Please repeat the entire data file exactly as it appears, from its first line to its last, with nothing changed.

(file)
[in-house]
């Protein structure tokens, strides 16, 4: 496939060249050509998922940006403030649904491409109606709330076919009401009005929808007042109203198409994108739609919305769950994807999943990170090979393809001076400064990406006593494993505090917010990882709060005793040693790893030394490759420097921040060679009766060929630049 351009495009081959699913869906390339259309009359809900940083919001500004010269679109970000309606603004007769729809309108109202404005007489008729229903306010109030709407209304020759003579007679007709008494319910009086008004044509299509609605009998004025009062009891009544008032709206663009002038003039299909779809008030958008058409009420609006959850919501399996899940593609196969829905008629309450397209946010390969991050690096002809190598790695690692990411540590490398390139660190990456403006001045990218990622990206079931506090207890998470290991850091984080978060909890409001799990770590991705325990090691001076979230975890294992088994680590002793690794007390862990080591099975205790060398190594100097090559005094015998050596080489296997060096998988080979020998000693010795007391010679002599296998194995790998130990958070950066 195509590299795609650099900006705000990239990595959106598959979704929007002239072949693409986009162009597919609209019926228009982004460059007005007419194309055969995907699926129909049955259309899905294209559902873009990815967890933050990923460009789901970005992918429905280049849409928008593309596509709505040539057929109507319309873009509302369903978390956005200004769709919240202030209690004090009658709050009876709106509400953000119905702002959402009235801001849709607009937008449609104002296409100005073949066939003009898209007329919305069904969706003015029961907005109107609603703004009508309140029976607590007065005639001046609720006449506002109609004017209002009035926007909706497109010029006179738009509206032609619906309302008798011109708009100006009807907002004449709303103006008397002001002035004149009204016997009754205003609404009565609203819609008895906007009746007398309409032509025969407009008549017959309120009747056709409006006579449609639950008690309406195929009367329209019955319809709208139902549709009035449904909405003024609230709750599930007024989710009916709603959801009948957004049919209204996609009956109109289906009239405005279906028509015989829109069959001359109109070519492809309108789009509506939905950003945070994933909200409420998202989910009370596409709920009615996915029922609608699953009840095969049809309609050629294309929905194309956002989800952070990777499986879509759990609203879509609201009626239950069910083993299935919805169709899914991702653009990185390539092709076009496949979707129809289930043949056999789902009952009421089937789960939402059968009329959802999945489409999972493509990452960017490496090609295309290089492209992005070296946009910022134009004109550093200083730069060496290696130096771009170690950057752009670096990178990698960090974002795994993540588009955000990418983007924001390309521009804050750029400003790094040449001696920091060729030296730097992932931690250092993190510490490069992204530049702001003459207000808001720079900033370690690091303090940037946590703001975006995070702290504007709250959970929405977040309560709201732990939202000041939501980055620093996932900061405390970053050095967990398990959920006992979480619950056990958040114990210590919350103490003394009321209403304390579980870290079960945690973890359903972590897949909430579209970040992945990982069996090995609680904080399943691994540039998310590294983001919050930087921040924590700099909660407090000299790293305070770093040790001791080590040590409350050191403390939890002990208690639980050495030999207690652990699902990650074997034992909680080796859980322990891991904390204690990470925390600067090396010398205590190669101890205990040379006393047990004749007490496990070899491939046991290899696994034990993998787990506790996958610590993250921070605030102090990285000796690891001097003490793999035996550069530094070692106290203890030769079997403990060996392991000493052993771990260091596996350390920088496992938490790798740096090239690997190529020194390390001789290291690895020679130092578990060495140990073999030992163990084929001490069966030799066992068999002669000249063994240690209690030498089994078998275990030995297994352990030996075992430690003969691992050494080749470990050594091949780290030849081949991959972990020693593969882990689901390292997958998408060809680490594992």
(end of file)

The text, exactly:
[in-house]
């Protein structure tokens, strides 16, 4: 496939060249050509998922940006403030649904491409109606709330076919009401009005929808007042109203198409994108739609919305769950994807999943990170090979393809001076400064990406006593494993505090917010990882709060005793040693790893030394490759420097921040060679009766060929630049 351009495009081959699913869906390339259309009359809900940083919001500004010269679109970000309606603004007769729809309108109202404005007489008729229903306010109030709407209304020759003579007679007709008494319910009086008004044509299509609605009998004025009062009891009544008032709206663009002038003039299909779809008030958008058409009420609006959850919501399996899940593609196969829905008629309450397209946010390969991050690096002809190598790695690692990411540590490398390139660190990456403006001045990218990622990206079931506090207890998470290991850091984080978060909890409001799990770590991705325990090691001076979230975890294992088994680590002793690794007390862990080591099975205790060398190594100097090559005094015998050596080489296997060096998988080979020998000693010795007391010679002599296998194995790998130990958070950066 195509590299795609650099900006705000990239990595959106598959979704929007002239072949693409986009162009597919609209019926228009982004460059007005007419194309055969995907699926129909049955259309899905294209559902873009990815967890933050990923460009789901970005992918429905280049849409928008593309596509709505040539057929109507319309873009509302369903978390956005200004769709919240202030209690004090009658709050009876709106509400953000119905702002959402009235801001849709607009937008449609104002296409100005073949066939003009898209007329919305069904969706003015029961907005109107609603703004009508309140029976607590007065005639001046609720006449506002109609004017209002009035926007909706497109010029006179738009509206032609619906309302008798011109708009100006009807907002004449709303103006008397002001002035004149009204016997009754205003609404009565609203819609008895906007009746007398309409032509025969407009008549017959309120009747056709409006006579449609639950008690309406195929009367329209019955319809709208139902549709009035449904909405003024609230709750599930007024989710009916709603959801009948957004049919209204996609009956109109289906009239405005279906028509015989829109069959001359109109070519492809309108789009509506939905950003945070994933909200409420998202989910009370596409709920009615996915029922609608699953009840095969049809309609050629294309929905194309956002989800952070990777499986879509759990609203879509609201009626239950069910083993299935919805169709899914991702653009990185390539092709076009496949979707129809289930043949056999789902009952009421089937789960939402059968009329959802999945489409999972493509990452960017490496090609295309290089492209992005070296946009910022134009004109550093200083730069060496290696130096771009170690950057752009670096990178990698960090974002795994993540588009955000990418983007924001390309521009804050750029400003790094040449001696920091060729030296730097992932931690250092993190510490490069992204530049702001003459207000808001720079900033370690690091303090940037946590703001975006995070702290504007709250959970929405977040309560709201732990939202000041939501980055620093996932900061405390970053050095967990398990959920006992979480619950056990958040114990210590919350103490003394009321209403304390579980870290079960945690973890359903972590897949909430579209970040992945990982069996090995609680904080399943691994540039998310590294983001919050930087921040924590700099909660407090000299790293305070770093040790001791080590040590409350050191403390939890002990208690639980050495030999207690652990699902990650074997034992909680080796859980322990891991904390204690990470925390600067090396010398205590190669101890205990040379006393047990004749007490496990070899491939046991290899696994034990993998787990506790996958610590993250921070605030102090990285000796690891001097003490793999035996550069530094070692106290203890030769079997403990060996392991000493052993771990260091596996350390920088496992938490790798740096090239690997190529020194390390001789290291690895020679130092578990060495140990073999030992163990084929001490069966030799066992068999002669000249063994240690209690030498089994078998275990030995297994352990030996075992430690003969691992050494080749470990050594091949780290030849081949991959972990020693593969882990689901390292997958998408060809680490594992």